his recording is super-lo-fi and is awesome. On it play Ayler (tenor) and Don Cherry (trumpet) as well as Leroi Jones (now known as Amiri Baraka) reading a killer poem called "Black Art". This music is very Ayler but more fractured and odd.Indeed, Ayler smears and skronks like a man possessed, and in a manner that anticipates such cats as Kaoru Abe. Don Cherry is quite recognizable, playing much as he would during the period. Murray is the pulse driving the rest of the music. Bassists Worrell and Grimes are a bit hard to hear in the mix, save for the quieter passages. Baraka's contribution to this group of free jazz power players is "Black Art" which features such strident passages as, we want "poems that kill." Assassin poems, Poems that shoot guns. The words, like the music, are as far from peace and love as anything from the stereotyped and romanticized 1960s that has been packaged by the corporate media since.
Sunny Murray - Drums
Albert Ayler - Tenor Sax
Don Cherry - Trumpet
Louis Worrell - Bass
Henry Grimes - Bass
LeRoi Jones - Voice (on "Black Art")
3. Black Art
4. The Lie
A Black Mass is typically sought-after more for the inclusion of Sun Ra's Arkestra as musical accompaniment. Truth be told, you barely get much of Sun Ra except for a flourish here and there. So if you're a Sun Ra fan looking for a lost gem, you'll be a bit disappointed. The sound quality is also a bit dodgy, so you'll have to strain to hear the dialog. Those with the patience to hear the words will be treated to a portal to one particularly volatile period in the struggle for civil and human rights that still continues to this day.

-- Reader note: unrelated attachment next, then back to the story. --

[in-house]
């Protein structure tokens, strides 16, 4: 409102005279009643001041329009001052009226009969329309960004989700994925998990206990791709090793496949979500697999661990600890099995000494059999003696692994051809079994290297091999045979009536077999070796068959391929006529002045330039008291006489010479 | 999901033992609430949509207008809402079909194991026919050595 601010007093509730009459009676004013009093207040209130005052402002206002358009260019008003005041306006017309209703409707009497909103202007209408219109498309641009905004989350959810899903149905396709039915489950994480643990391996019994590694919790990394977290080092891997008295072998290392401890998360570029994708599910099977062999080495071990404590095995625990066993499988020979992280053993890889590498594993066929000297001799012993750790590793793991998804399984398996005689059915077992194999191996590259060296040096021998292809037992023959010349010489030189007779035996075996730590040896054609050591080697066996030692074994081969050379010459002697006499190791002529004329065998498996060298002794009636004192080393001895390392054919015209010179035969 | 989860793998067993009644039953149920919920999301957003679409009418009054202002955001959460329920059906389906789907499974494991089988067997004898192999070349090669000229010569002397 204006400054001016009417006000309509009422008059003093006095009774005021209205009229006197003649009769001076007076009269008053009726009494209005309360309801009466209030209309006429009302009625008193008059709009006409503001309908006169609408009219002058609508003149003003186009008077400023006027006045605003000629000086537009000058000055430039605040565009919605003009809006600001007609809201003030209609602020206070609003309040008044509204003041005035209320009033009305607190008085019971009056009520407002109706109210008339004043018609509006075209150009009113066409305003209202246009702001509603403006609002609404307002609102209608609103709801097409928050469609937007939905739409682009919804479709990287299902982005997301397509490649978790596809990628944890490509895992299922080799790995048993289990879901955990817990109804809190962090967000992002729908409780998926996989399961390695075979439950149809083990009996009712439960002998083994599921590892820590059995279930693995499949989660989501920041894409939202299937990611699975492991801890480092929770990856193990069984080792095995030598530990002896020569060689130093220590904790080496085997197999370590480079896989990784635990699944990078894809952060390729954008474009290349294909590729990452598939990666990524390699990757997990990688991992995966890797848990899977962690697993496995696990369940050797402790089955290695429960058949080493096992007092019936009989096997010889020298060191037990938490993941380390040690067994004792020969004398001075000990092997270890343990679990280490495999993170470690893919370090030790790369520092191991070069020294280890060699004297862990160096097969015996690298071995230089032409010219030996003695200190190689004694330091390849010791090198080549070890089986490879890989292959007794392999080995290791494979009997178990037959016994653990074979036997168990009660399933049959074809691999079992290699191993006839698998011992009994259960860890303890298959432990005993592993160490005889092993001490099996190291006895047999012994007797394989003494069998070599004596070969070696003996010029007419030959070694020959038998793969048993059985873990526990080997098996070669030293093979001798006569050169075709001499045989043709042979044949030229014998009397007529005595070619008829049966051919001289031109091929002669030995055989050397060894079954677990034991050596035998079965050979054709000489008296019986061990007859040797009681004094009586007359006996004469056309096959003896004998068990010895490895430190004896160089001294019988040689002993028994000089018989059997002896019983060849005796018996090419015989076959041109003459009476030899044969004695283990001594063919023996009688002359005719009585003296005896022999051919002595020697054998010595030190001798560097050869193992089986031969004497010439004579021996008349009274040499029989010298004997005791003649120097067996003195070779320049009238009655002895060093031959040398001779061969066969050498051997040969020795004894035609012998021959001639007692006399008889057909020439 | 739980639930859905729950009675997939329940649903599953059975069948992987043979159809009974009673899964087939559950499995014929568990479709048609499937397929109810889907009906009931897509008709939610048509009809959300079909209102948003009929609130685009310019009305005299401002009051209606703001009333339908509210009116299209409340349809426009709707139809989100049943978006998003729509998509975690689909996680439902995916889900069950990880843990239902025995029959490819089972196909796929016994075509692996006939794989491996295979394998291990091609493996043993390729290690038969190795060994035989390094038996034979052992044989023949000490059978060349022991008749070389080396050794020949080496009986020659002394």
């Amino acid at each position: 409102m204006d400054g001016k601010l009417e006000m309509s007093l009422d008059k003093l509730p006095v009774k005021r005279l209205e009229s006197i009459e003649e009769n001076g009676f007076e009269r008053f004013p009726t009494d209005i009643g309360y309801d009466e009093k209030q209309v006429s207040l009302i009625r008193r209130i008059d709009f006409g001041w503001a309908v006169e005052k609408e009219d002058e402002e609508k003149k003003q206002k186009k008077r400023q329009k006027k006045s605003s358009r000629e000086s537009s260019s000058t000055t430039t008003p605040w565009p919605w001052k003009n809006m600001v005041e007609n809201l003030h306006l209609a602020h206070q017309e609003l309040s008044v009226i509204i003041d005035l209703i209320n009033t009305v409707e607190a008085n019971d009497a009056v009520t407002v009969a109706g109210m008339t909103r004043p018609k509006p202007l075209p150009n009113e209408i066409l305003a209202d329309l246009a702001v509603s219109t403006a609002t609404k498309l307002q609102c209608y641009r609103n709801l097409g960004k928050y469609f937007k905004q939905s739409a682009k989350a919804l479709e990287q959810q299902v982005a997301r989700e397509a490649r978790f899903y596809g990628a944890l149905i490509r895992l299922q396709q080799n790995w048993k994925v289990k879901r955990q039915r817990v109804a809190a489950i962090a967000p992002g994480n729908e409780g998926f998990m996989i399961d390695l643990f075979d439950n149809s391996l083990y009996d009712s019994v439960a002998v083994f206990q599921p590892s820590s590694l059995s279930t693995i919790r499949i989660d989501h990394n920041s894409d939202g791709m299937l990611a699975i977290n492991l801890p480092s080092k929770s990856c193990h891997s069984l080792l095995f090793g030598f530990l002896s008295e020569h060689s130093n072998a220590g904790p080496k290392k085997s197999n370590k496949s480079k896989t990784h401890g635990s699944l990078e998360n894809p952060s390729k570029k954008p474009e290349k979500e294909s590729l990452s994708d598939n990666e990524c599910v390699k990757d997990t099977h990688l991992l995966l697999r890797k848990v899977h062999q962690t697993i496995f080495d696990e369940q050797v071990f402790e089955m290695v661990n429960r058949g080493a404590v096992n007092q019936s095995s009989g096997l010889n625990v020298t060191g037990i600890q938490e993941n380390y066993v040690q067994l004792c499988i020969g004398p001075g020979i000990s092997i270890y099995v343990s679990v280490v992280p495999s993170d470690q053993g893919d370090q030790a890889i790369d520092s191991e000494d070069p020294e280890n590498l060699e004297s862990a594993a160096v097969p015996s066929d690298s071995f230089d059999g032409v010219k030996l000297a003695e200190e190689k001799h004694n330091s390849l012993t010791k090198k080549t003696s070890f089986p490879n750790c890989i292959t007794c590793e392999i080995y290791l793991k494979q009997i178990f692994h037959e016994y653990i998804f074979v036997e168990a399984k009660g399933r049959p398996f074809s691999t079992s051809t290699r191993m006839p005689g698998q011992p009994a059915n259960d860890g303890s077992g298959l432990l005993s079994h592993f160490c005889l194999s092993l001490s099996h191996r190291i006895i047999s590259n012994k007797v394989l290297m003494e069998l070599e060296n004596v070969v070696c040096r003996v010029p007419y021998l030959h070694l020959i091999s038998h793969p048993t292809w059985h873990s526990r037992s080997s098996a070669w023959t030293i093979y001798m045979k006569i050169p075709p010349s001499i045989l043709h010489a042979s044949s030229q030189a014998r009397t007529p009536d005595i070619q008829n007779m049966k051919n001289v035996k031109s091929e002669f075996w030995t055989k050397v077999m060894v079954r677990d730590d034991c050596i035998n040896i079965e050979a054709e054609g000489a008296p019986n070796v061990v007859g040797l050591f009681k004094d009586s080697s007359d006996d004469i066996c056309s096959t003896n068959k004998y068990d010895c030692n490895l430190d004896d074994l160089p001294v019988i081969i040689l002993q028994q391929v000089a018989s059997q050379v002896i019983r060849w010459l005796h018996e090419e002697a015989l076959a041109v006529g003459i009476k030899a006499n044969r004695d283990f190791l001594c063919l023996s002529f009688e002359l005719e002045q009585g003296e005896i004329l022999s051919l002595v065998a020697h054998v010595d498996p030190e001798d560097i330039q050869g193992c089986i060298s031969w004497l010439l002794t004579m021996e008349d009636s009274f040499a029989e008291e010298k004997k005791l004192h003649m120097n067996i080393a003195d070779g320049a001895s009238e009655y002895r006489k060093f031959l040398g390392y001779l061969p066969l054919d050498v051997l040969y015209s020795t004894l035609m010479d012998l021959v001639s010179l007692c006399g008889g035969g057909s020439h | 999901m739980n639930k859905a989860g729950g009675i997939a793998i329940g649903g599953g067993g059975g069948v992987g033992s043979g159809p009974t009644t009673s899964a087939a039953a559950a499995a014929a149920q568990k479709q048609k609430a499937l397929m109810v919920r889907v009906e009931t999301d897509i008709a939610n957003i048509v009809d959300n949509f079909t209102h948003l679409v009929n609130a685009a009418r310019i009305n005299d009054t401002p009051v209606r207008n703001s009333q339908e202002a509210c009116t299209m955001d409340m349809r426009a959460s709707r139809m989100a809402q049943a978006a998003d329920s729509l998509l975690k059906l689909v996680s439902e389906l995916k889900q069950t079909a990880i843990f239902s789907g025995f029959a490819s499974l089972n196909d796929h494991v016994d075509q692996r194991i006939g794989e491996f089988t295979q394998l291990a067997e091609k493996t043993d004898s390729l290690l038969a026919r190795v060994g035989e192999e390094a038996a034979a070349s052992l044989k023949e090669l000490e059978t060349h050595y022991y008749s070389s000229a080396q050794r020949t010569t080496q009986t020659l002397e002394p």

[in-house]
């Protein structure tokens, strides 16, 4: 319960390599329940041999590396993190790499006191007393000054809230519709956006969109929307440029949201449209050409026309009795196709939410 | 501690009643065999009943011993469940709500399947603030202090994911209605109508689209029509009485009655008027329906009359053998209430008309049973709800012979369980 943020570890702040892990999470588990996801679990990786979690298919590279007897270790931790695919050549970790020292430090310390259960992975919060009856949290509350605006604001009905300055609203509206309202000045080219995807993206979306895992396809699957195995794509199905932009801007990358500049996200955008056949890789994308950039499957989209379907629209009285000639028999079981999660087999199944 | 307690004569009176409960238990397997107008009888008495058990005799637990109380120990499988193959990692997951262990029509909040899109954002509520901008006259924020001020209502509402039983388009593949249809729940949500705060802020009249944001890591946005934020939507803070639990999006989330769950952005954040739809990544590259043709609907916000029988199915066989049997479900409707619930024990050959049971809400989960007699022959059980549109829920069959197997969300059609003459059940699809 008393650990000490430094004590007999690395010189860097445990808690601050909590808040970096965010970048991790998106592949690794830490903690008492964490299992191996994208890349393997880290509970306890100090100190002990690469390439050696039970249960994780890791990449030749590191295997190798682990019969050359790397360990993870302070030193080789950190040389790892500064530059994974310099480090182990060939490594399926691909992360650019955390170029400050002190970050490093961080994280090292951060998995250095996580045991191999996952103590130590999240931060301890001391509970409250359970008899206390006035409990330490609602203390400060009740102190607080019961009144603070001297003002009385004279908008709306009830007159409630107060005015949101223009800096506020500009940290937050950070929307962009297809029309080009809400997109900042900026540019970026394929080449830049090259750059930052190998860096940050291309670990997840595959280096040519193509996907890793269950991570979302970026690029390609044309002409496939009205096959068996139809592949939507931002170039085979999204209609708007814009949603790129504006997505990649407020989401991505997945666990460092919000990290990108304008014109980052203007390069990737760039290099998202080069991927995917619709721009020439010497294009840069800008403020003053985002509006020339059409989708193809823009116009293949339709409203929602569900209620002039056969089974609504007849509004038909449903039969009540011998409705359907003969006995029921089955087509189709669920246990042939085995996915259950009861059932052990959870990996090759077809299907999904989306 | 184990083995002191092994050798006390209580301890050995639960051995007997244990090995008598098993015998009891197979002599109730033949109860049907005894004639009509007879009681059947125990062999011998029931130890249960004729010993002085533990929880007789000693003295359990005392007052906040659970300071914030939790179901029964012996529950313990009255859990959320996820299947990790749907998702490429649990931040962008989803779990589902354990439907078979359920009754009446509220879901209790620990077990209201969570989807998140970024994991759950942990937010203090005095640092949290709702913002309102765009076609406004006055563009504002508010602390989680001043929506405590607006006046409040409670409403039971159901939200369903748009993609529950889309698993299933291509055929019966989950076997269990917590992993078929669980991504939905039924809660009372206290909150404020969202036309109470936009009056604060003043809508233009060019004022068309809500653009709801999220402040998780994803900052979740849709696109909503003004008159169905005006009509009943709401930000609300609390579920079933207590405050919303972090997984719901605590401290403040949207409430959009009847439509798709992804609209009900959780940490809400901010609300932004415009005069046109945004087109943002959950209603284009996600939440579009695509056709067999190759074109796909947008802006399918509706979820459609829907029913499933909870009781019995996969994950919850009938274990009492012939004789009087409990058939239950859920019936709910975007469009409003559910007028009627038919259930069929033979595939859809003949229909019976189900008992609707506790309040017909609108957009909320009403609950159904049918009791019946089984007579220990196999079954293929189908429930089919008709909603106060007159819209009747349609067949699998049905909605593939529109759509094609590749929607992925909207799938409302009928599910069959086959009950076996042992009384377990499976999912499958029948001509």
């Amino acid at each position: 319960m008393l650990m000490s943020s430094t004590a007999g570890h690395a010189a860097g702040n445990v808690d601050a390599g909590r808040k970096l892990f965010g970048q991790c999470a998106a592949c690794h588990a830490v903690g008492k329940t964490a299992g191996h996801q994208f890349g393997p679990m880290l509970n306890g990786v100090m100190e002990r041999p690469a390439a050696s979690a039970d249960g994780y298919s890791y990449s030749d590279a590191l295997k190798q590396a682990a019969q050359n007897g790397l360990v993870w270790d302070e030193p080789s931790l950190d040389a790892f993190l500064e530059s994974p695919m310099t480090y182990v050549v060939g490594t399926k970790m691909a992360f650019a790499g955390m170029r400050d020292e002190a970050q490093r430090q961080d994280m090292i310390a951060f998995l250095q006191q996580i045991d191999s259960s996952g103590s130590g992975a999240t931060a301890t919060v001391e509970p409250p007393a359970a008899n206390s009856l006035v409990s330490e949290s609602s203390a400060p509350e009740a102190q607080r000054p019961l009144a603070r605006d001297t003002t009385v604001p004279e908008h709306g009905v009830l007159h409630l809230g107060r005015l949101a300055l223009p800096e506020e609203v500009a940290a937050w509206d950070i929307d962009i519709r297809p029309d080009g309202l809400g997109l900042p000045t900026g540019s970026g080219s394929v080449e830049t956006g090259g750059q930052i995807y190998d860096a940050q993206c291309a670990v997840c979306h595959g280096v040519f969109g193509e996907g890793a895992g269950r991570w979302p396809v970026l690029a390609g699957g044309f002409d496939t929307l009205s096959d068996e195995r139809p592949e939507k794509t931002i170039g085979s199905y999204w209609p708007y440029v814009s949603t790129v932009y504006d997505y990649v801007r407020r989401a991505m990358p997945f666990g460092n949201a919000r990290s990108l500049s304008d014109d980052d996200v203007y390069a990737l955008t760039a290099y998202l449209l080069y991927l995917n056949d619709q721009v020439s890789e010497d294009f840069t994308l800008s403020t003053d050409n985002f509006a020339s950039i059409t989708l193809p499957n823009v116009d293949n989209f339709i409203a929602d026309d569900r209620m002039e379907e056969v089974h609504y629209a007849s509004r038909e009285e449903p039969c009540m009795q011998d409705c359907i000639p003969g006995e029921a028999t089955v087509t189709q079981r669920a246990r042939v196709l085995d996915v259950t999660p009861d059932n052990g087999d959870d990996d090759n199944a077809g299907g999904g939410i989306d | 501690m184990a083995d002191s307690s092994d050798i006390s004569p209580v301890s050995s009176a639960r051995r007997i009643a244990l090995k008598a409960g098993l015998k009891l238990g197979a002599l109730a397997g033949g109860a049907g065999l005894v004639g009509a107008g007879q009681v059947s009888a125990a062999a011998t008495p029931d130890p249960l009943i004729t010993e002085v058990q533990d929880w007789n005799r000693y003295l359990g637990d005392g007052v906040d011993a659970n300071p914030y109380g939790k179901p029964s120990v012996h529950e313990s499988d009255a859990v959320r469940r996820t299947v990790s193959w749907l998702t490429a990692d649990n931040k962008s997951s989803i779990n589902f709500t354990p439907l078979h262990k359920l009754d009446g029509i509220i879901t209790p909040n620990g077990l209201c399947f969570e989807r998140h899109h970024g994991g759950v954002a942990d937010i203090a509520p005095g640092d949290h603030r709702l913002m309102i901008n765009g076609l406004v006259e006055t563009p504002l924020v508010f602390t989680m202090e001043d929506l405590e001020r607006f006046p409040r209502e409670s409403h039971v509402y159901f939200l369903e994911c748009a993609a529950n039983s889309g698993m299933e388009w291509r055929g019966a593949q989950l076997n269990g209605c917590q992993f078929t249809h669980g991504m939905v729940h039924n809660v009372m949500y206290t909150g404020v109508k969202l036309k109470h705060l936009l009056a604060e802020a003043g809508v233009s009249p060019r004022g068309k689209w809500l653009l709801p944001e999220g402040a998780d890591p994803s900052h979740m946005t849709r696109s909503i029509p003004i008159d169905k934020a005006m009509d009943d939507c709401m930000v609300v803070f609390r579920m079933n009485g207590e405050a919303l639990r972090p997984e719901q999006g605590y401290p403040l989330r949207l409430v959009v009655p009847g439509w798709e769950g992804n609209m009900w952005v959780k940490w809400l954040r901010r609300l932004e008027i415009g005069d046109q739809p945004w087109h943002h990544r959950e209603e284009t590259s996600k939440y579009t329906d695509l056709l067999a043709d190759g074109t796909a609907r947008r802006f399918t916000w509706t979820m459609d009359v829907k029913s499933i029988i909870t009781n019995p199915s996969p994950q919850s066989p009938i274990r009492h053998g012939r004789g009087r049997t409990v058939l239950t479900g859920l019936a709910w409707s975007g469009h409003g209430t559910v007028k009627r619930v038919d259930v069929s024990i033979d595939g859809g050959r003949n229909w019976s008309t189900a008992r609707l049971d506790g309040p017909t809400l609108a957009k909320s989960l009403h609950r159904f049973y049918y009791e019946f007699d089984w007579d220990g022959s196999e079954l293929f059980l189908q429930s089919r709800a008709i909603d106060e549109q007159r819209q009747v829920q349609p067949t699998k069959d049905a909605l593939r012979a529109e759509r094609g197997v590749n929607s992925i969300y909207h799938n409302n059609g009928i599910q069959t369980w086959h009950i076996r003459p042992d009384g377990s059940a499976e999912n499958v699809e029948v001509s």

I'm not sure about the personnel on this one, beyond Baraka and members of Sun Ra's crew at the time. The piece itself is broken up into two parts due to the constraints imposed by LP format.
Catalog # Jihad 1968
A play by Amiri Baraka (LeRoi Jones)
Carl Boissiere - Jacob
Barry Wynn - Tantil
Jacquie Bugg - Eulalie
David Shakes - Beast
Yusef Iman - Nasafi
Elaine Jones - Olabumi
Sylvia Jones - Tilla
Bob Washington - Narrator
and the Sun Ra Myth-Science Arkestra
Black and Beautiful, Soul and Madness (credited to The Jihad) is a recording that would have fit in with recordings by contemporaries such as Gil Scott-Heron, The Last Poets, and The Watts Prophets. The musical backing might be a bit dated, but the words still pack a contemporary punch. If one is interested in the historical origins of rap and hip-hop, one can find here some of the Zietgeist that would produce some incredibly powerful rhymes and tunes a generation later by such cats as Public Enemy and KRS-One, and today's underground rappers such as Common and Mos Def. If I recall correctly, this one was posted by Reza at one of his blogs a while back.
Spirit House, Newark
Bobby Lyle - Bass
Russell Lyle - Saxophone [Alto], Flute
Aireen Eternal - Vocals [2nd Tenor]
Gilbert Monk - Vocals [Baritone]
Yusef Iman - Vocals [Bass], Congas
Freddie Johnson - Vocals [Lead Tenor]
Leonard Cathcart - Vocals [Tenor]
LeRoi Jones - Voice [Poetry]
Weusi - Liner Notes
Daniel Dawson - Photography
1. Beautiful Black Woman
2. Miss Natural Soul
3. Form is Emptiness
4. Mishap (So Much Soul)
6. Nineteen Sixty-Something
7. Sacred Chant
The music on these three albums portrays a 1960s far different from the version shoved down our throats like so many commercials with Peter Fonda pitching compilation cds of folk rock and psychedelia from the era. It's a 1960s that deserves a hearing and a viewing all the same. It is a 1960s that is arguably as timely as ever at a time when so many seem bound and determined to pretend that the issues of the day have been "resolved."
Download Sonny's Time Now
Download A Black Mass
Dowload Black and Beautiful, Soul and Madness